Juan A. Marmol-Velez

University of Texas Health Science Center at San Antonio, San Antonio, Texas, United States

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Publications (8)7.35 Total impact

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    ABSTRACT: Implantable cardioverter defibrillators (ICDs) monitor intracardiac electrocardiograms (EGM) to discriminate between ventricular and supraventricular tachycardias. The incidence of inappropriate shocks remains high due to misclassification of the tachycardia in an otherwise hemodynamically stable individual. Coupling EGMs with an assessment of left ventricular (LV) stroke volume (SV) could help in gauging hemodynamics during an arrhythmia and reducing inappropriate shocks.
    Heart rhythm: the official journal of the Heart Rhythm Society 06/2014; · 4.56 Impact Factor
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    ABSTRACT: Background Implantable cardioverter defibrillators (ICDs) monitor intracardiac electrocardiograms (EGM) to discriminate between ventricular and supraventricular tachycardias. The incidence of inappropriate shocks remains high due to misclassification of the tachycardia in an otherwise hemodynamically stable individual. Coupling EGMs with an assessment of left ventricular (LV) stroke volume (SV) could help in gauging hemodynamics during an arrhythmia and reducing inappropriate shocks. Objective Use admittance method to accurately derive LV SV. Methods Ultrasonic flow-probe and LV endocardial crystals were used (canines n=12) as the standard for LV SV. Biventricular pacing leads were inserted to obtain admittance measurements. A tetrapolar, complex impedance measurement was made between the Bi-V leads. The real and imaginary components of impedance were used to discard the myocardial from the blood component to derive instantaneous blood conductance (Gb). Alterations in SV were measured during RV pacing, dopamine infusion, and inferior vena cava occlusion (IVCO). Results Gb tracks steady state changes in SV more accurately than traditional magnitude (i.e. |Y|, without removal of the muscle signal) during RV pacing and dopamine infusion (p = 0.004). Instantaneous LV volume was also tracked more accurately by Gb than |Y| in the subset of subjects that underwent IVCOs (n=5, p=0.025). Finite element modeling demonstrates that admittance shifts more sensitivity of the measurement to the LV blood chamber as the mechanism for improvement (see appendix). Conclusion Monitoring LV SV is possible using the admittance method with biventricular pacing leads. The technique could be piggybacked to compliment EGMs to determine if arrhythmias are hemodynamically unstable.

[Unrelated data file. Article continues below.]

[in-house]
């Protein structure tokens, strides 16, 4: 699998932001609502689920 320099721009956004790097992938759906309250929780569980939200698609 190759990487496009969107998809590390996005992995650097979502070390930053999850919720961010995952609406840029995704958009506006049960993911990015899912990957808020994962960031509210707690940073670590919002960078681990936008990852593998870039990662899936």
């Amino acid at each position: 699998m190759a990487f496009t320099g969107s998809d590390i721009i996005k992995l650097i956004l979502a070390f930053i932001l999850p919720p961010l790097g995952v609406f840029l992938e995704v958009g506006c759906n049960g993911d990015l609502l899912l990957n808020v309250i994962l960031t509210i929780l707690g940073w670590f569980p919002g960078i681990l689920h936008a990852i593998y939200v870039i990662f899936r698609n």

Heart Rhythm. 01/2014;
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    ABSTRACT: In the United States, trauma is the leading cause of death among those who are 1-44 years old, with cardiovascular injuries representing the second most common cause of traumatic death after central nervous system injuries. Evaluation of trauma patients with suspected cardiac injury may be complex and include electrocardiography, measurement of cardiac biomarkers, and imaging examinations. Contrast material-enhanced computed tomography (CT) has become one of the most valuable imaging tools available for evaluating hemodynamically stable patients with suspected cardiac injury. The presence of hemopericardium, with or without cardiac tamponade, is one of the most significant findings of cardiac injury. Other complications that result from blunt cardiac injury, such as pericardial rupture and cardiac herniation, may be readily depicted at multidetector CT. Assessment of patients with cardiac injuries, particularly those with penetrating injuries, is a challenging and time-critical matter, with clinical and imaging findings having complementary roles in the formation of an accurate diagnosis. Patients who are hemodynamically stable, particularly those with penetrating cardiac injuries, also may benefit from a timely imaging examination. In addition to chest radiography, other available modalities such as transthoracic and transesophageal echocardiography, nuclear medicine, and magnetic resonance imaging may play a role in selected cases.